On a trip to the theatre in London I found myself with a few hours to spare and decided to head to the London Canal Museum which is only a short walk from King’s Cross Station. As to be expected for such a niche museum it is quite small, consisting of just two floors, but at just £4 it was a reasonably priced way to spend an hour.
The building itself was built around 1863 for use as an ice warehouse for Carlo Gatti an (apparently) famous ice cream maker. Indeed, there are displays inside which explore the connection between the ice cream trade and the canal. I was particularly fascinated by the huge well which would originally have stored ice imported from Norway.
And this excellent model shows just what it would have looked like in the 19th century.
The ice would have been brought along by canal barges to just outside the building and then lowered into the wells – you can see just how close the canal is by these pictures taken just inside the museum.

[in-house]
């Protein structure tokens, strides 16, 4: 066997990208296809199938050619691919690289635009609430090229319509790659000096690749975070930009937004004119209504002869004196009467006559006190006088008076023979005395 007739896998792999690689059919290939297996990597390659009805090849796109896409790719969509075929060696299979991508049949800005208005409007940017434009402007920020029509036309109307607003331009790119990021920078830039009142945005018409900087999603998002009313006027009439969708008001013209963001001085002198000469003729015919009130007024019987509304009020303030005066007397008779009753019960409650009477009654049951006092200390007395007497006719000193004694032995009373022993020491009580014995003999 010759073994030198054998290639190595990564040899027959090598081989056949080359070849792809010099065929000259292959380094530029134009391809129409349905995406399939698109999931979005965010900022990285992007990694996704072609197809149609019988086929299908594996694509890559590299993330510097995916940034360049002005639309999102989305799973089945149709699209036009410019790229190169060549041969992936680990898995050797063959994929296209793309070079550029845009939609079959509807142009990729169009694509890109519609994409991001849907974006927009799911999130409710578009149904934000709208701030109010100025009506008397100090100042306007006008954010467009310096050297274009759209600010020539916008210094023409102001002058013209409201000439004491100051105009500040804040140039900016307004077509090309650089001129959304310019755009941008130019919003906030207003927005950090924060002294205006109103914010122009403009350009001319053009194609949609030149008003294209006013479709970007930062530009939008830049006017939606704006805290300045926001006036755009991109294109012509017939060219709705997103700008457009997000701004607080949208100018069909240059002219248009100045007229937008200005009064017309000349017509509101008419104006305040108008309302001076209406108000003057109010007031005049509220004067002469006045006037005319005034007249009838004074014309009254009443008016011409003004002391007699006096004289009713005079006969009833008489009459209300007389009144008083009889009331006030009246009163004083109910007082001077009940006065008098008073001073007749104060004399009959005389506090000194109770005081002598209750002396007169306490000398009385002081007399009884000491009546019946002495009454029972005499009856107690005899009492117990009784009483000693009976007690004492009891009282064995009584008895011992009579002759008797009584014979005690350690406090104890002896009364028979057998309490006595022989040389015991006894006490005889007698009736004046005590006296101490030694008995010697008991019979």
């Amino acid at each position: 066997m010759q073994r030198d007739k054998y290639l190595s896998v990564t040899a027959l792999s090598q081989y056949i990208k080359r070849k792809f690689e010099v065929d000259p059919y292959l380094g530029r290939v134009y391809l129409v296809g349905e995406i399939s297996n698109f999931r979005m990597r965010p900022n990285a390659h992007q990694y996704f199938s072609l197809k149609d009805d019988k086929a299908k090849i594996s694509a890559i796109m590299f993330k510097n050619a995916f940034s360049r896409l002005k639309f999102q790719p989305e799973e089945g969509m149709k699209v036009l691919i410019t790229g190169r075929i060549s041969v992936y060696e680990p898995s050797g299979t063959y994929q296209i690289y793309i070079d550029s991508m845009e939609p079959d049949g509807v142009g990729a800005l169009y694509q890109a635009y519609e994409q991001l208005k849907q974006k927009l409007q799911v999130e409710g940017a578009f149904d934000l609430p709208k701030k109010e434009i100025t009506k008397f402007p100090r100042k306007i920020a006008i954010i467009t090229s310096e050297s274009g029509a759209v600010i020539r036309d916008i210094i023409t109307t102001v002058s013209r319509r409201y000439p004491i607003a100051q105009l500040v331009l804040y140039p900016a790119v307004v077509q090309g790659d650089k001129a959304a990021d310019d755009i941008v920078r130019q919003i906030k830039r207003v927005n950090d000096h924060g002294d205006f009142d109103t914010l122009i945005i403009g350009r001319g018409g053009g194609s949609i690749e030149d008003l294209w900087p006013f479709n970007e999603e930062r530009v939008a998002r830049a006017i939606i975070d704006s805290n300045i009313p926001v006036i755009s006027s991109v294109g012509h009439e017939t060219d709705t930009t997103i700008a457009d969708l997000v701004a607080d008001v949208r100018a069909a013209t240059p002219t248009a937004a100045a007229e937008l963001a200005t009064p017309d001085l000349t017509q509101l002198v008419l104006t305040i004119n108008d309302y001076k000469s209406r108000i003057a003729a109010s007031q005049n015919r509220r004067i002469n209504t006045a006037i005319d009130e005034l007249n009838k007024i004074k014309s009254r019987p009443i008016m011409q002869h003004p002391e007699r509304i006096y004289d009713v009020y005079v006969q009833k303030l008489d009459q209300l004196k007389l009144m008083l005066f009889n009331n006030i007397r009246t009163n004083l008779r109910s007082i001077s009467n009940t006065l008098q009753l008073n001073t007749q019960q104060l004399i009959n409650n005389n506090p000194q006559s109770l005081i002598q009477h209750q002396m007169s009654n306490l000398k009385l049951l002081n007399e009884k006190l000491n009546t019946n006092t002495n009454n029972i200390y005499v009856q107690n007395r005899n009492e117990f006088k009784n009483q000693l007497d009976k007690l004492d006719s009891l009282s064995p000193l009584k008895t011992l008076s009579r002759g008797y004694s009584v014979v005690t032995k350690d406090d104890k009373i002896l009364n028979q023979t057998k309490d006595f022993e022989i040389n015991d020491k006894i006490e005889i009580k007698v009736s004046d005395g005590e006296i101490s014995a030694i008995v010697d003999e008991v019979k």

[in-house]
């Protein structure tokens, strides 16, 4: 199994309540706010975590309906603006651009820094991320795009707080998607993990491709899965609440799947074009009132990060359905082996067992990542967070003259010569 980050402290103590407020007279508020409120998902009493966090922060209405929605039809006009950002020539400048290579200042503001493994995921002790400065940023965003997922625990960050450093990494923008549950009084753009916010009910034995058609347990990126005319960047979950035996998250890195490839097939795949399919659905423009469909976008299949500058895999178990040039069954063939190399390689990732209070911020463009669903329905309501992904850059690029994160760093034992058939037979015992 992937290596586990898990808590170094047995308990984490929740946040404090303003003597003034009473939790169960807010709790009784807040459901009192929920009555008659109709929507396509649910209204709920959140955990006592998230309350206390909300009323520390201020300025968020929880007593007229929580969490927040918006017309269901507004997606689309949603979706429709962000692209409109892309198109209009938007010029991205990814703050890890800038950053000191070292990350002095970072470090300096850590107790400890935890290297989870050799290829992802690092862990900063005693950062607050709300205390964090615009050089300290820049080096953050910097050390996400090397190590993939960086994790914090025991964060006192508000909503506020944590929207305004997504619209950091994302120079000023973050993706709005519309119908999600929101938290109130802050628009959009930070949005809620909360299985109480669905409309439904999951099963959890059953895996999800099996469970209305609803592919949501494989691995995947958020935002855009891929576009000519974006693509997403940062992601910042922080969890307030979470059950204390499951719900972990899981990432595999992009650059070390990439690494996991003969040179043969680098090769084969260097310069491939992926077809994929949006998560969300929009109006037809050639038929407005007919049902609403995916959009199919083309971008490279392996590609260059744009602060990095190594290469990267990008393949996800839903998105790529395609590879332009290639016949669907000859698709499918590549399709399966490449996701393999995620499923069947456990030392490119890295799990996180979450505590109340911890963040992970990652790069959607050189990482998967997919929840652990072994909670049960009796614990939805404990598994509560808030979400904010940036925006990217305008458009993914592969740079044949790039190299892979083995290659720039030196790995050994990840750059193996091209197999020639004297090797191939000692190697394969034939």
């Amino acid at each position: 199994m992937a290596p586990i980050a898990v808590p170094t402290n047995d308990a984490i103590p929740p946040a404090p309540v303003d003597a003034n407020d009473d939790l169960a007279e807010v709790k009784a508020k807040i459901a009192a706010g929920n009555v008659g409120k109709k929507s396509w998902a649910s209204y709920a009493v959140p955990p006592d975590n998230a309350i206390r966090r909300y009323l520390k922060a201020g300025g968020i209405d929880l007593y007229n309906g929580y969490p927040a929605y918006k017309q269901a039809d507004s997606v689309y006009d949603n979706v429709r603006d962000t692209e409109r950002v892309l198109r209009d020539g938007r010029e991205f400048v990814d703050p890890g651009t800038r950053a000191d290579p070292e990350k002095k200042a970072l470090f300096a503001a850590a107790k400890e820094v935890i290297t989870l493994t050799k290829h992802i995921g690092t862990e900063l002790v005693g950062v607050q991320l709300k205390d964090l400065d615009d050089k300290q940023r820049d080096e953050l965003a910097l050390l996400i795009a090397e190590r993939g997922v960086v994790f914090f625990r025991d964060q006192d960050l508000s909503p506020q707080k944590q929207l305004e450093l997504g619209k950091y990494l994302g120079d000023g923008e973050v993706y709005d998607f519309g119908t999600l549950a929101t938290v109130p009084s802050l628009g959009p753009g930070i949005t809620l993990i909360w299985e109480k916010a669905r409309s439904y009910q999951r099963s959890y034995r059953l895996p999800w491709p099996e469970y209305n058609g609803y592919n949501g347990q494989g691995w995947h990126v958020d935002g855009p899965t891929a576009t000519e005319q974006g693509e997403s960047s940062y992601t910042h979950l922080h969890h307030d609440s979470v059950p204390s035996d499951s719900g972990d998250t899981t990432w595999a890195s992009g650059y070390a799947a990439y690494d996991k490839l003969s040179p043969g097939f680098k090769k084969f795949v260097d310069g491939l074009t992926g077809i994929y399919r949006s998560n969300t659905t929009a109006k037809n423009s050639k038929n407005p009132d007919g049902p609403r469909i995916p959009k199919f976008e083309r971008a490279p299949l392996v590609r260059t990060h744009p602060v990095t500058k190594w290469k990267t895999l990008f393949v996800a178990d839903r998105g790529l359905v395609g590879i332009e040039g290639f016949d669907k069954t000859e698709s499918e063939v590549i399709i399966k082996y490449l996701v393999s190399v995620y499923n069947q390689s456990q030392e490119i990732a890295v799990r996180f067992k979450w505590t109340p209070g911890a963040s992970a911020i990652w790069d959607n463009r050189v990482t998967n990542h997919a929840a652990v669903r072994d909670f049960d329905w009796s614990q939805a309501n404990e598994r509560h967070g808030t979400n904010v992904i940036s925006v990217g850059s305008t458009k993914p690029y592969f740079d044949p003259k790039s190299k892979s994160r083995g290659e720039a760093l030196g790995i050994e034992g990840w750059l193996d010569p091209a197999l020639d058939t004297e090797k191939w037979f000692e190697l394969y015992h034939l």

The exhibition about the ice and ice cream trade includes examples of a lovely model of an ice cart from the 1890s as well as examples of ice cream scoops and packaging and a picture of Carlo Gatti.
Aside from the ice trade the museum of course focuses on canals and the waterways themselves. One nice feature is the Coronis narrow boat which you can go inside – personally I don’t think I’d cope with such cramped quarters.
Other displays reveal how the design of canal boats has evolved over time and the sorts of materials they would carry (such as coal).
Upstairs the museum concentrates on horses and the recreation of a stable stall from 1906 was particularly amusing given it played sounds to mimic those of a real horse. (A bit of a shock when you first get up there!)
I hadn’t realised how often horses in London had to live on first floors such as this, with their own ramp to get upstairs; the ice company converted the building to stables in the early 1900s. I also enjoyed the exhibitions on taking care of the horses.
It was an interesting place to visit and it certainly inspired me to further explore London’s canals.
You can find more photos here.